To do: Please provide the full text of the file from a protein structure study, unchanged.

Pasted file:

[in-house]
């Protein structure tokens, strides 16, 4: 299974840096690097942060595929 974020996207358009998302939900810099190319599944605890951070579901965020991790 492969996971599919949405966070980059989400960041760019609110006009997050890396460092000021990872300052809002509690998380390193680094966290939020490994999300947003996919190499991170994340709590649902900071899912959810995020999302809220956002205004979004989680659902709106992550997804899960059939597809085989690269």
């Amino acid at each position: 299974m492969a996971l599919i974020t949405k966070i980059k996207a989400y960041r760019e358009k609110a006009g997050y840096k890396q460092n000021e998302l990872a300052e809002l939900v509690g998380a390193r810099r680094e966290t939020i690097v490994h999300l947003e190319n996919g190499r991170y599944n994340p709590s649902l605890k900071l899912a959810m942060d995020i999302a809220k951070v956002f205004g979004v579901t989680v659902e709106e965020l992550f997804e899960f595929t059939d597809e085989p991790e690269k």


[in-house]
């Protein structure tokens, strides 16, 4: 299974840096690097942060595929 974020996207358009998302939900810099190319599944605890951070579901965020991790 492969996971599919949405966070980059989400960041760019609110006009997050890396460092000021990872300052809002509690998380390193680094966290939020490994999300947003996919190499991170994340709590649902900071899912959810995020999302809220956002205004979004989680659902709106992550997804899960059939597809085989690269």
């Amino acid at each position: 299974m492969a996971l599919i974020t949405k966070i980059k996207a989400y960041r760019e358009k609110a006009g997050y840096k890396q460092n000021e998302l990872a300052e809002l939900v509690g998380a390193r810099r680094e966290t939020i690097v490994h999300l947003e190319n996919g190499r991170y599944n994340p709590s649902l605890k900071l899912a959810m942060d995020i999302a809220k951070v956002f205004g979004v579901t989680v659902e709106e965020l992550f997804e899960f595929t059939d597809e085989p991790e690269k």